How the debate over the ERA became a fight over abortion

The ERA was proposed in 1923, rewritten in 1943, and adopted by Congress in 1972. Members of both parties supported the amendment — in fact, Republicans made it part of their platform well before Democrats, who were nervous it could deny women and children New Deal protections. Buoyed by a wave of public support, blue and red states rushed to ratify the language in the mid-1970s; but momentum slowed following a successful grassroots campaign by anti-feminist Phyllis Schlafly, who warned it would legalize gay marriage, mandate unisex bathrooms, and subject women to the military draft.

While abortion was one of many arguments against the ERA, it wasn’t the center of the debate like it is today.

“Before Roe v. Wade, there was little, if any, discussion in Congress about the implications of this for abortion,” said Douglas D. Johnson, the senior policy adviser at the National Right to Life Committee who represented the anti-abortion group in one of its initial battles against the ERA in the 1980s.

Congress extended the deadline to 1982 to no avail: By the time it expired, only 35 of the required 38 states had voted to ratify, and five even attempted to rescind their ratification.

The issue didn’t resurface until 2017, when Nevada became the 36th state to ratify the ERA and, a year later, Illinois followed suit. A wave of women running for and getting elected to public office in the wake of Trump’s ascendance, buoyed by the Women’s March and #MeToo movement, fueled the momentum to ratify, supporters and legal experts say — momentum that crested in January when Virginia voted to ratify the amendment, becoming the final state needed to clear the three-quarters threshold.

Opponents of the effort have mobilized in parallel — though some say legal obstacles make this a less urgent fight than Schlafly’s 1970s crusade.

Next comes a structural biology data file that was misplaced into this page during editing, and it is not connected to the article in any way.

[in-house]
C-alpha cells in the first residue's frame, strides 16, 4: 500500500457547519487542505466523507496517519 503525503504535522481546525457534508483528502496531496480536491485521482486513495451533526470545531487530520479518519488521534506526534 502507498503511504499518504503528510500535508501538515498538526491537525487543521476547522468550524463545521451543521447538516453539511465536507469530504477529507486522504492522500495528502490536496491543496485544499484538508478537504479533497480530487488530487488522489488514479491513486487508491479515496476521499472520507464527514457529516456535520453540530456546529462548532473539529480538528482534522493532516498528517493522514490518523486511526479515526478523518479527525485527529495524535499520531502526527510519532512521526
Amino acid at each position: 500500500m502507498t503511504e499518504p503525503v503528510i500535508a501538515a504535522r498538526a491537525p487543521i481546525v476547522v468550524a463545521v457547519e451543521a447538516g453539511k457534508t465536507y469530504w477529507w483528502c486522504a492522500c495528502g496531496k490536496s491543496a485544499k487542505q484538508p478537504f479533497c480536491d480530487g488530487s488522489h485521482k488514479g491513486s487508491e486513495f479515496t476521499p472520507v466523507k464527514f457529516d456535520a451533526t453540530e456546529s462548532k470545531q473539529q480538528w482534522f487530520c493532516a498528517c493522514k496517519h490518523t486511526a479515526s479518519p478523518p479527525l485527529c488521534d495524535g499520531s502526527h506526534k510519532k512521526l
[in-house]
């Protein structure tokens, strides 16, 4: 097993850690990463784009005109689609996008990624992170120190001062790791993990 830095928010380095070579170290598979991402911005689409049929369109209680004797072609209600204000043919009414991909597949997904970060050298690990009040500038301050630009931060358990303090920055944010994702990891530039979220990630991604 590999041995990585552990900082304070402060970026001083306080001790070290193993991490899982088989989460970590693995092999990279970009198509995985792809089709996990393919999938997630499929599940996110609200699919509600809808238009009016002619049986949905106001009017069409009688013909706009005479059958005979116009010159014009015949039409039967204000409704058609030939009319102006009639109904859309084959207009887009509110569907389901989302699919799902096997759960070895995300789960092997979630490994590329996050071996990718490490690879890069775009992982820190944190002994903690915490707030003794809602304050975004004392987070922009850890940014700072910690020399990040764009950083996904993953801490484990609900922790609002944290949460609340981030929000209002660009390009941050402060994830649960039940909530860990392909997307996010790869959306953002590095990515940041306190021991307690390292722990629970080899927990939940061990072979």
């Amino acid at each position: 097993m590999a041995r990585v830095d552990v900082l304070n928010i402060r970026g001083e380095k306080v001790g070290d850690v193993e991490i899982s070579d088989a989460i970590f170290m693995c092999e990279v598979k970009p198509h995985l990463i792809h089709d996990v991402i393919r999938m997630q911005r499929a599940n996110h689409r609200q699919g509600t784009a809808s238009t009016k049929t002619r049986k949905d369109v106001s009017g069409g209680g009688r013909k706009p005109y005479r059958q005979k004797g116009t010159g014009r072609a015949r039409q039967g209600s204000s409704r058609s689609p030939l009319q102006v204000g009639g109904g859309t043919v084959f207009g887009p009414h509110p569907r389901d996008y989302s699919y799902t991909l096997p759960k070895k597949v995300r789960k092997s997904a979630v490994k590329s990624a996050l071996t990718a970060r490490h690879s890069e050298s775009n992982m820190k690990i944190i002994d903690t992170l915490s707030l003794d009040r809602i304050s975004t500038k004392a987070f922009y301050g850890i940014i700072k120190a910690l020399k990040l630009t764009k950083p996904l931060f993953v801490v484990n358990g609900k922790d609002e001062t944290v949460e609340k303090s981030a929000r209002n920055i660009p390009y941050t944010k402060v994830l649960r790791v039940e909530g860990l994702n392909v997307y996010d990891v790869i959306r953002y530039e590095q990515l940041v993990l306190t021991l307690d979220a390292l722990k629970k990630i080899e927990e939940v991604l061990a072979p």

“This is not a live ball. I would call it a show vote,” researcher Melanie Israel with the Heritage Foundation said of the House bill. “During the 1970s, this was at its peak. But everybody recognizes that the stakes are not the same now. Really it’s more of an opportunity for us to educate a new generation about why the ERA is problematic.”

Israel and other ERA critics point to what has happened at a local level. In New Mexico, Connecticut, Alaska and a few other states that have added ERA-like language to their own constitutions, conservative groups say it has provided a legal foundation to expand federal funding for medically necessary abortions, and set a precedent that they warn could lead to unfettered access to abortion.

Johnson cites a 1998 New Mexico Supreme Court ruling he called “the perfect case for showing how this would work,” in which judges voted unanimously that the state’s ERA requires its government use Medicaid funds to pay for medically necessary abortions.

“The New Mexico case shows it’s a very plausible outcome” on the national level, he said.

Legal experts counter that while the ERA would strengthen women’s rights, including reproductive ones, it’s unclear that such a scenario would transfer to the national level.

“It’s unpredictable, because it’s a legal argument … that if you cover all medically necessary services but you leave out abortion, that is sex discrimination,” Suk said. “That is an argument that I think is a persuasive argument, and some state Supreme Courts have been persuaded by that argument, but there are also arguments on the other side.”

Suk pointed to a U.S. Supreme Court ruling that the exclusion of pregnancy from certain benefits is not sex discrimination. In a similar fashion, she said, the question of whether the ERA guarantees access to abortion would be “up to the judges.”

“My own view as a legal thinker is that the right to make decisions about reproductive health care, including abortion, is central to any understanding of gender equality,” Suk said. “I’m not saying it’s unlikely to be the law of the land, but I’m saying it’s not a certainty that the ERA would lead to abortion funding.”

Conservatives arguing against ratification, including Israel, say they’re not comforted by this legal gray area.

“Really? Do you think that’s going to assuage our concerns about this? That we’ll say, ‘Sure, let’s just roll the dice and see if the Supreme Court agrees’? No. Of course not,” she said.

While Israel cited several other reasons why Heritage views the ERA as problematic, including the possibility that it could extend protections to transgender women, some anti-abortion groups including the NRLC say they would be neutral on the amendment if it included language explicitly stating that it doesn’t apply to abortion.

ERA supporters say such a carve-out is a nonstarter.

“The ability of women to participate equally and the idea of equality in our economy is fundamentally bound up with the ability to access reproductive rights,” said Fatima Goss Graves, the president of the National Women’s Law Center.